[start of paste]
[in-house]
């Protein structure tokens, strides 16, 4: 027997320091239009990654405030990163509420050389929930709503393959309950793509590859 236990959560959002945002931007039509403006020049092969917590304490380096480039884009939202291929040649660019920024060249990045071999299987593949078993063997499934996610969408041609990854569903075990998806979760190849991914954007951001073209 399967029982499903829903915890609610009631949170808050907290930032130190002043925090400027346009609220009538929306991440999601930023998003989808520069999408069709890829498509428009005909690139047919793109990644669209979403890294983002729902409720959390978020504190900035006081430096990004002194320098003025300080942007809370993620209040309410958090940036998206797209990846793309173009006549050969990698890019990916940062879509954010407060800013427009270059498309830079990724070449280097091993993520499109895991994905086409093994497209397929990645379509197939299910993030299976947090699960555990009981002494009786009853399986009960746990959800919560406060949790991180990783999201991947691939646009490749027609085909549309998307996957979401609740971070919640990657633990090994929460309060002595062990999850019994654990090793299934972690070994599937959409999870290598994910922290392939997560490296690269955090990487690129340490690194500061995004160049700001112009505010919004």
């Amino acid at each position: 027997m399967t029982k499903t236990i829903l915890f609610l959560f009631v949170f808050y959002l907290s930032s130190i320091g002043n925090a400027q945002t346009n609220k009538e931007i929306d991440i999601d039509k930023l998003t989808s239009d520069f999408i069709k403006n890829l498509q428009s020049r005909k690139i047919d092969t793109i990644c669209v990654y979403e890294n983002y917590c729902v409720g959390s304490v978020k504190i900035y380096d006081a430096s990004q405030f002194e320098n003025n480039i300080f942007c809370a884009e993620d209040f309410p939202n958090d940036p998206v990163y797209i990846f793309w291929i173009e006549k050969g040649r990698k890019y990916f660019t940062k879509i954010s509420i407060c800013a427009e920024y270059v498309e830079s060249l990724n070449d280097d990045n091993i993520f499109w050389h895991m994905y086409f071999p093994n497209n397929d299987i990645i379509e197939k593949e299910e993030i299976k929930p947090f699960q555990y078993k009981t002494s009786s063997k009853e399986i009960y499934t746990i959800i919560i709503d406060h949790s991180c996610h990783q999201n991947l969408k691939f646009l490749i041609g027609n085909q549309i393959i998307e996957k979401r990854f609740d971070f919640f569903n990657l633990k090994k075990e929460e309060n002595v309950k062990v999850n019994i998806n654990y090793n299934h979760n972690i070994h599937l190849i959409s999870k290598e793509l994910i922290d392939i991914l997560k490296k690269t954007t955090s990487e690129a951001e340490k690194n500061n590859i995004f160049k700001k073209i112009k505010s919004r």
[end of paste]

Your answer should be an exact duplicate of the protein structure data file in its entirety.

[in-house]
């Protein structure tokens, strides 16, 4: 027997320091239009990654405030990163509420050389929930709503393959309950793509590859 236990959560959002945002931007039509403006020049092969917590304490380096480039884009939202291929040649660019920024060249990045071999299987593949078993063997499934996610969408041609990854569903075990998806979760190849991914954007951001073209 399967029982499903829903915890609610009631949170808050907290930032130190002043925090400027346009609220009538929306991440999601930023998003989808520069999408069709890829498509428009005909690139047919793109990644669209979403890294983002729902409720959390978020504190900035006081430096990004002194320098003025300080942007809370993620209040309410958090940036998206797209990846793309173009006549050969990698890019990916940062879509954010407060800013427009270059498309830079990724070449280097091993993520499109895991994905086409093994497209397929990645379509197939299910993030299976947090699960555990009981002494009786009853399986009960746990959800919560406060949790991180990783999201991947691939646009490749027609085909549309998307996957979401609740971070919640990657633990090994929460309060002595062990999850019994654990090793299934972690070994599937959409999870290598994910922290392939997560490296690269955090990487690129340490690194500061995004160049700001112009505010919004």
């Amino acid at each position: 027997m399967t029982k499903t236990i829903l915890f609610l959560f009631v949170f808050y959002l907290s930032s130190i320091g002043n925090a400027q945002t346009n609220k009538e931007i929306d991440i999601d039509k930023l998003t989808s239009d520069f999408i069709k403006n890829l498509q428009s020049r005909k690139i047919d092969t793109i990644c669209v990654y979403e890294n983002y917590c729902v409720g959390s304490v978020k504190i900035y380096d006081a430096s990004q405030f002194e320098n003025n480039i300080f942007c809370a884009e993620d209040f309410p939202n958090d940036p998206v990163y797209i990846f793309w291929i173009e006549k050969g040649r990698k890019y990916f660019t940062k879509i954010s509420i407060c800013a427009e920024y270059v498309e830079s060249l990724n070449d280097d990045n091993i993520f499109w050389h895991m994905y086409f071999p093994n497209n397929d299987i990645i379509e197939k593949e299910e993030i299976k929930p947090f699960q555990y078993k009981t002494s009786s063997k009853e399986i009960y499934t746990i959800i919560i709503d406060h949790s991180c996610h990783q999201n991947l969408k691939f646009l490749i041609g027609n085909q549309i393959i998307e996957k979401r990854f609740d971070f919640f569903n990657l633990k090994k075990e929460e309060n002595v309950k062990v999850n019994i998806n654990y090793n299934h979760n972690i070994h599937l190849i959409s999870k290598e793509l994910i922290d392939i991914l997560k490296k690269t954007t955090s990487e690129a951001e340490k690194n500061n590859i995004f160049k700001k073209i112009k505010s919004r």